Infantile Justice

Infantile Justice Photo Credit: Clipart.com

Eight-month-old babies seem to favor rewarding good behavior and punishing bad.


Infantile justice.  I’m Bob Hirshon and this is Science Update.

It’s nice to see good rewarded and evil punished.  And apparently, even eight-month-old babies agree.  University of British Columbia psychologist Kiley Hamlin and her colleagues showed babies elephant puppets being either helpful or mean.  Later, the babies showed a preference not only for the nice elephants, but for other puppets that rewarded their good behavior.  Not so for the mean elephants.

Babies were choosing between someone who rewarded and punished a nice guy vs. someone who rewarded and punished a mean guy. And as adults, we would think that actually punishing the mean guy would be better. And that’s exactly what we found – that babies, by eight months, chose the guy who was mean to the mean puppet.

She notes that five-month-olds, on the other hand, favored puppets that were nice to anyone.  It’s not clear exactly how babies might use their sense of justice, but the fact that it exists so early suggests it’s deeply rooted in our consciousness.  I’m Bob Hirshon for AAAS, the Science Society.

Making Sense of the Research

To understand what this experiment demonstrated, it helps to know a little bit more about the study design.  First of all, it's based on the well-established principle that babies can show their interest by paying attention to things – in this case, reaching for a puppet first when presented with a choice of puppets.  Monitoring babies' attention, whether it's through behavior like this or simply tracking what they're looking at, is an important way that psychologists learn how babies perceive the world. 

In past experiments, Hamlin and her colleagues have shown a puppet show where one puppet (call him puppet A) has a goal, like opening a box.  Puppet B comes along and helps A open the box, while in another scene, puppet C gets in A's way, for example by sitting on the box.  Later, when given the choice of helpful puppet B or unhelpful puppet C, babies consistently reach first for B.  (The puppets are very similar except for a different color shirt, which changes in each run to make sure babies don't just prefer a certain color.)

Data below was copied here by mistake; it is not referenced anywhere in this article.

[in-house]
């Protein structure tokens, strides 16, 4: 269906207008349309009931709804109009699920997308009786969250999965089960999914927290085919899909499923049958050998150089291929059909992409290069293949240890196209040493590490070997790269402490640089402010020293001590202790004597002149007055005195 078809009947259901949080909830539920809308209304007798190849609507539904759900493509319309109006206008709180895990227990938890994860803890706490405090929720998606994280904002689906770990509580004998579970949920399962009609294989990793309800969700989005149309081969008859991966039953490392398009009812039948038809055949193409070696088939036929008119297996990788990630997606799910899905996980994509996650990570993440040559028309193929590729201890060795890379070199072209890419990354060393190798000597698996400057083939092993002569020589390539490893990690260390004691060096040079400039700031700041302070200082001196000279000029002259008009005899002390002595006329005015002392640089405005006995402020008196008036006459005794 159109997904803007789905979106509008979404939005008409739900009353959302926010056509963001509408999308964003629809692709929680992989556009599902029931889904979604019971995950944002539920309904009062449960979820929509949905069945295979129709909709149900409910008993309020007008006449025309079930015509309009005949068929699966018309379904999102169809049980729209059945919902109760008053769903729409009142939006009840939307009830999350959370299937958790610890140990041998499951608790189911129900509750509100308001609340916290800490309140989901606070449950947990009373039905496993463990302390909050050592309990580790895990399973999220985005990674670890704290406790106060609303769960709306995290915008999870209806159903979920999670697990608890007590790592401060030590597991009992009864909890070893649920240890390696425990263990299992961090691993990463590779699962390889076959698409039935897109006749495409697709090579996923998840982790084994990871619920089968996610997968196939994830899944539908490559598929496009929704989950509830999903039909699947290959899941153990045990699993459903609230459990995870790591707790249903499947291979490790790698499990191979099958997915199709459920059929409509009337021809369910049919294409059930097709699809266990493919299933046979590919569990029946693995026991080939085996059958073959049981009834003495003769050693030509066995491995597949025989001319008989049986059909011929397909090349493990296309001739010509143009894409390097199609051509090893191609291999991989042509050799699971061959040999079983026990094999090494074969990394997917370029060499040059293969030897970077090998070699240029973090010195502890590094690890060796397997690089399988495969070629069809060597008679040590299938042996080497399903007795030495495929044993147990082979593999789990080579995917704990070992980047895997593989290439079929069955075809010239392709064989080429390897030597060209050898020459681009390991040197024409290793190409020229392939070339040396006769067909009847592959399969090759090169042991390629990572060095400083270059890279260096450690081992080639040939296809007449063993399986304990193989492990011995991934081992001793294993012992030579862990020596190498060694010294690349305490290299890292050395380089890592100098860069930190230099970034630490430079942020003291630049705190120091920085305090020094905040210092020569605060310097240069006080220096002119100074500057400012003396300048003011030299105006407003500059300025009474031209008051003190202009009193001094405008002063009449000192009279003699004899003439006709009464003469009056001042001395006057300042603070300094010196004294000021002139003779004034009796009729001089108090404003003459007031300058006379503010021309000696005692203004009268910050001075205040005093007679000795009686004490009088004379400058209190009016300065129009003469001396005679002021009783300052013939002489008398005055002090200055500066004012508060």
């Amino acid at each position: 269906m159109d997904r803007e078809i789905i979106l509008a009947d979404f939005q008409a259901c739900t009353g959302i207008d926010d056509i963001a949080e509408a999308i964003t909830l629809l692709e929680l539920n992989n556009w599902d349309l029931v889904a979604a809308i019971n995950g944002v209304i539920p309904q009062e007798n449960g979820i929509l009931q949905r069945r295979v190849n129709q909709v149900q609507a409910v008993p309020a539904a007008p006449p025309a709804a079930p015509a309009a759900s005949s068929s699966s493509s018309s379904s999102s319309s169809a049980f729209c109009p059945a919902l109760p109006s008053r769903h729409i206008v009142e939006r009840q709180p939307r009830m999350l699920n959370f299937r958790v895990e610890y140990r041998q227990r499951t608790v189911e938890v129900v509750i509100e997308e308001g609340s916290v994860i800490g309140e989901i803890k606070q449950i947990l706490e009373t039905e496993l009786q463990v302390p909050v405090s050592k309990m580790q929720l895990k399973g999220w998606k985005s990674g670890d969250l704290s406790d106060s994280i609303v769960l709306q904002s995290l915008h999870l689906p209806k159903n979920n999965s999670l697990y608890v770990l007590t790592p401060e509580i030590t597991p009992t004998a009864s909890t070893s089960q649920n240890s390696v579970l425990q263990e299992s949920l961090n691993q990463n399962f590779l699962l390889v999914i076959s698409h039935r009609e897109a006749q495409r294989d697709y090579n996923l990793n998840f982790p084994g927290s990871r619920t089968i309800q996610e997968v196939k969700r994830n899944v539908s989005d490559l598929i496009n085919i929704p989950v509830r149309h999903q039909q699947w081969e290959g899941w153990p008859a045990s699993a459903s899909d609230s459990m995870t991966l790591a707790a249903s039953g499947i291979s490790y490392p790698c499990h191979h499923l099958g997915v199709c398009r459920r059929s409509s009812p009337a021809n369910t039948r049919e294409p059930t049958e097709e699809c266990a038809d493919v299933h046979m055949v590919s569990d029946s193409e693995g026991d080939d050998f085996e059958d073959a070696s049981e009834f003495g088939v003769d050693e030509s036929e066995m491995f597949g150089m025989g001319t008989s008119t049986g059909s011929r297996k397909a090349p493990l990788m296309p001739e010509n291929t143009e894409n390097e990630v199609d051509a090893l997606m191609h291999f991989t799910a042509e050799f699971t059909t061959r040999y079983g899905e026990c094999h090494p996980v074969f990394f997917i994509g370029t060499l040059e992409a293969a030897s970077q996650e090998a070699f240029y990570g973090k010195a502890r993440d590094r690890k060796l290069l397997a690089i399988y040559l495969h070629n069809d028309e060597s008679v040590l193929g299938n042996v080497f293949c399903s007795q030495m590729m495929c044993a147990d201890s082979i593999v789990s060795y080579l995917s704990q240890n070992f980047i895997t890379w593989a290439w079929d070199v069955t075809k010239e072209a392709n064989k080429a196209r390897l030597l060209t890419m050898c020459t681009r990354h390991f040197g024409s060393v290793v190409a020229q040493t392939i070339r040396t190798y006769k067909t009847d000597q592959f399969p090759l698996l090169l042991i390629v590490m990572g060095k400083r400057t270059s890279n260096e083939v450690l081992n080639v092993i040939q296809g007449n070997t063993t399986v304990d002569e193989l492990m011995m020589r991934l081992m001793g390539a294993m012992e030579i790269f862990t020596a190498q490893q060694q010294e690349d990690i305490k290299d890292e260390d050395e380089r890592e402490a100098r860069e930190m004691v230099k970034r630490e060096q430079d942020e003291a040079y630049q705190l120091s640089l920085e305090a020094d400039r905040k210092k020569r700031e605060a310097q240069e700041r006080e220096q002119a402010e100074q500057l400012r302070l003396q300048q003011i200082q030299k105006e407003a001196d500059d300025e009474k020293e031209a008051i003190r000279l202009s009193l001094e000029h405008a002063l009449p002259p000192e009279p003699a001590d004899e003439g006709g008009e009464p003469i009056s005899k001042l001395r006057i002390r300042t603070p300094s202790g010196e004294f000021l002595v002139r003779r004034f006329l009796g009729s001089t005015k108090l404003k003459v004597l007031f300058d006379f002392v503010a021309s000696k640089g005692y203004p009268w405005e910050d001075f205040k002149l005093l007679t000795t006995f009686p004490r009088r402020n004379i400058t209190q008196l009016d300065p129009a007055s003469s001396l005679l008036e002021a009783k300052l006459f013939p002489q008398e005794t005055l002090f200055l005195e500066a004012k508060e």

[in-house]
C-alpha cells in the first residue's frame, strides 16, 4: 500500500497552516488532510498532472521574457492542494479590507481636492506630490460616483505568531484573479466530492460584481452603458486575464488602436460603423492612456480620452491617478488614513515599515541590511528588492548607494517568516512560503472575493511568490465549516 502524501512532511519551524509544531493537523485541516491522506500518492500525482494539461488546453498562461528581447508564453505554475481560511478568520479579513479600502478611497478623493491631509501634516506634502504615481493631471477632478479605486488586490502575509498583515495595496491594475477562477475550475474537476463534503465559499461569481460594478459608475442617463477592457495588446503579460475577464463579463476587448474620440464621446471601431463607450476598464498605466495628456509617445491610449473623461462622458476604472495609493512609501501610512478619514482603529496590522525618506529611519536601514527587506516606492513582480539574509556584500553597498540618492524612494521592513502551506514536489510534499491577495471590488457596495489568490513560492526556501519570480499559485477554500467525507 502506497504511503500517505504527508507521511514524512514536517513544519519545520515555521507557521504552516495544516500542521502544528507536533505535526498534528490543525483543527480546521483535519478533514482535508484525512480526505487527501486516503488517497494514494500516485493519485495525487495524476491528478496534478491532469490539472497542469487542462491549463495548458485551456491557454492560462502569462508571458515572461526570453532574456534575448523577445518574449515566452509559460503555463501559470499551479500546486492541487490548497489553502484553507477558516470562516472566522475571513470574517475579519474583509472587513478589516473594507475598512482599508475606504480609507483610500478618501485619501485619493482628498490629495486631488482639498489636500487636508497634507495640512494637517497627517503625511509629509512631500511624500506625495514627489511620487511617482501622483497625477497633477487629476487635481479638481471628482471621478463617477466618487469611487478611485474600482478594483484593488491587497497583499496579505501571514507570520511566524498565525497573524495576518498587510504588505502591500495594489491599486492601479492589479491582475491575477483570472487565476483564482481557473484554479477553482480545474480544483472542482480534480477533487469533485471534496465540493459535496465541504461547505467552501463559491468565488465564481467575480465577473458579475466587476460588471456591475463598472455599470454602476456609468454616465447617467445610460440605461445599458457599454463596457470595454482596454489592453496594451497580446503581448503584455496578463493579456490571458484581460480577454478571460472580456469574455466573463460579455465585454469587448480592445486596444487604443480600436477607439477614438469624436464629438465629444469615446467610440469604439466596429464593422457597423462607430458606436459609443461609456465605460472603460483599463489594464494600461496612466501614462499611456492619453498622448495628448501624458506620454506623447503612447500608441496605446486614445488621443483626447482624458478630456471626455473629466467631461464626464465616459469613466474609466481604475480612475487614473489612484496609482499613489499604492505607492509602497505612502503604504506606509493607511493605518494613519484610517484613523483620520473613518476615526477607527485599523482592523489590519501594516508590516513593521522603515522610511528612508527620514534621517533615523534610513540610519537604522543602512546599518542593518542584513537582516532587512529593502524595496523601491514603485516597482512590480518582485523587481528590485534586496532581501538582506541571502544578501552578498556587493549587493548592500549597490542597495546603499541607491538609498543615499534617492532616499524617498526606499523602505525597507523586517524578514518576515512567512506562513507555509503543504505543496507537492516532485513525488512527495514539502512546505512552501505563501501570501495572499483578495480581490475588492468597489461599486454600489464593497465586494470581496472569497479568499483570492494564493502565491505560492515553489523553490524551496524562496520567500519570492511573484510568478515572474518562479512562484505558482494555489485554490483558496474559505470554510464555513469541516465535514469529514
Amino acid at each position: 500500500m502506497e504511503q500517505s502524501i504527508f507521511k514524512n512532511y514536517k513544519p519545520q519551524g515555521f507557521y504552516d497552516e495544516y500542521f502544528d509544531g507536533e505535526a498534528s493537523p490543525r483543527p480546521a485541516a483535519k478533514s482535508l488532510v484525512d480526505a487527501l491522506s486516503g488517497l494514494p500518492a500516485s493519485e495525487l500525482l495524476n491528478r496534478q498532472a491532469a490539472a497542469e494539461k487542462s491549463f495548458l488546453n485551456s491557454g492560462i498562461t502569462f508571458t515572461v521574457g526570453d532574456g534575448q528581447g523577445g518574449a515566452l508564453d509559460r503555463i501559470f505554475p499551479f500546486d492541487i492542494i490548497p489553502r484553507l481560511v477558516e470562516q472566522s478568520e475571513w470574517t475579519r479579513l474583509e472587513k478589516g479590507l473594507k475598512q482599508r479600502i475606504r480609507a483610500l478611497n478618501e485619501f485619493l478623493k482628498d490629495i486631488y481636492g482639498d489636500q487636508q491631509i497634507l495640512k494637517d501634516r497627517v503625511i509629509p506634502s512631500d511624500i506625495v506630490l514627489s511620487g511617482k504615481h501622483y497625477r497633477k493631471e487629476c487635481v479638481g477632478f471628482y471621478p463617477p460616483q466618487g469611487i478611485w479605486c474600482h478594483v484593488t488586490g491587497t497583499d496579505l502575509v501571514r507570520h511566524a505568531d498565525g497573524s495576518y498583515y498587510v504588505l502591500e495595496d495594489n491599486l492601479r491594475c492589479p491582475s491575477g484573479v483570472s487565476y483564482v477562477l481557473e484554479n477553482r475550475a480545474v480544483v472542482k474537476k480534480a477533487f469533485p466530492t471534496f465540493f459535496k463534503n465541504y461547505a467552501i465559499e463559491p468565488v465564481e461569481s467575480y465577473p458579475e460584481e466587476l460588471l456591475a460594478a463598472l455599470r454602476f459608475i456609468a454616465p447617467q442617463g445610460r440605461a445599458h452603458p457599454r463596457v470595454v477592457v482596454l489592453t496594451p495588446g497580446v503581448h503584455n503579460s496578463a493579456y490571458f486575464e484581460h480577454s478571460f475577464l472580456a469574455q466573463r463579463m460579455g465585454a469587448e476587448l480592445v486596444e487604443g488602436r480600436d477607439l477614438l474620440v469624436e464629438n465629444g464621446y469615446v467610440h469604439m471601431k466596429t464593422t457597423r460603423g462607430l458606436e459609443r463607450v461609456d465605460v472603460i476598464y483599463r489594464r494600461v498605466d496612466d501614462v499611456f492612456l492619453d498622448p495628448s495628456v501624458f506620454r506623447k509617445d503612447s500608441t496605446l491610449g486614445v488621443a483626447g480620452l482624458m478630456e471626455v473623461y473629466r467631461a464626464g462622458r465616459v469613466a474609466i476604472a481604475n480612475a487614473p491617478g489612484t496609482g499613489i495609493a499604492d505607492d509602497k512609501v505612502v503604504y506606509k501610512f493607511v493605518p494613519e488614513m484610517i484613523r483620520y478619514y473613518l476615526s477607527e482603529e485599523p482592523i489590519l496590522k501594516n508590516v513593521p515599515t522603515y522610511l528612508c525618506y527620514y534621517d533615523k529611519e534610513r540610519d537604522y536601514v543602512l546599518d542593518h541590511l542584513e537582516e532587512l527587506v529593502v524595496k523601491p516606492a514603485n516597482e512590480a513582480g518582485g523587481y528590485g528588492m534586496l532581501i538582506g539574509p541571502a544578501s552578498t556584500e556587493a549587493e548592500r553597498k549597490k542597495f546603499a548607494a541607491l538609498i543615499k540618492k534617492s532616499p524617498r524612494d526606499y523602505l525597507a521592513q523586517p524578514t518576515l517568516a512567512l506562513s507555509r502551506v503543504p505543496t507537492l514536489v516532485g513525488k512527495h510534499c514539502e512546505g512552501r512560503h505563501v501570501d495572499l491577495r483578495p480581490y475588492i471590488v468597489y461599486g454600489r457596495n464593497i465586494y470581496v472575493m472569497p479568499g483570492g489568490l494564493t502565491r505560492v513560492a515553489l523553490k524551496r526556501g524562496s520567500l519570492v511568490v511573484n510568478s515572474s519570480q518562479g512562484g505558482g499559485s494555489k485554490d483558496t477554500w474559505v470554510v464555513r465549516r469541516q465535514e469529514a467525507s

This experiment added another level.  After a scene like the one above played out, two new puppets – let's call them 1 and 2 – are introduced.  These puppets either give a ball or take a ball away from puppet B or C.  So, you have scenes where a helpful puppet (B) is rewarded (with a ball), where the helpful puppet is punished (by taking the ball away), and where an unhelpful puppet is rewarded or punished.

When given a choice between puppet 1 or 2, the researchers found, not surprisingly, that eight-month-old babies prefer a puppet who was nice to a helpful puppet than one who punished a helpful puppet.  But the opposite was true when 1 or 2 interacted with a mean puppet.  There, they preferred the puppet who punished the bad guy to the one who rewarded him.

As you heard, this wasn't true of five-month-olds, who just liked nice puppets no matter what the circumstances.  The study shows that very early in development, babies start to develop a sense of what's fair and unfair, and what reward and punishment look like.  So we start acquiring a sense of justice long before it's generally applied to us.

Now try and answer these questions:

  1. How did the study evaluate babies' preferences for different kinds of behavior?
  2. What did this study examine that hadn't been explored before?
  3. The five-month-old subjects showed different preferences than the eight-month-olds.  What do you take from this?
  4. What does this study say about humans' sense of fairness?

You may want to check out the December 30, 2011, Science Update Podcast to hear further information about this Science Update and the other programs for that week. This podcast's topics include: Predicting drug side-effects before they can harm patients. A blood test for antidepressant effectiveness. Is 27 really an unlucky number for famous musicians? Are collecting and hoarding related? And why babies favor vigilante justice.

The Science Update Bouncing Babies delves into babies' perception of music.

In Musical Illusion, learn how babies' susceptibility to a musical trick depends on the language they learn.

For an interesting take on how adults perceive justice, see the Science Update Blaming The Hero.

Going Further

For Educators

The Science Update lesson Bouncing Babies delves into babies' perception of music.

In the lesson Musical Illusion, learn how babies' susceptibility to a musical trick depends on the language they learn.

For an interesting take on how adults perceive justice, see the Science Update lesson Blaming The Hero.

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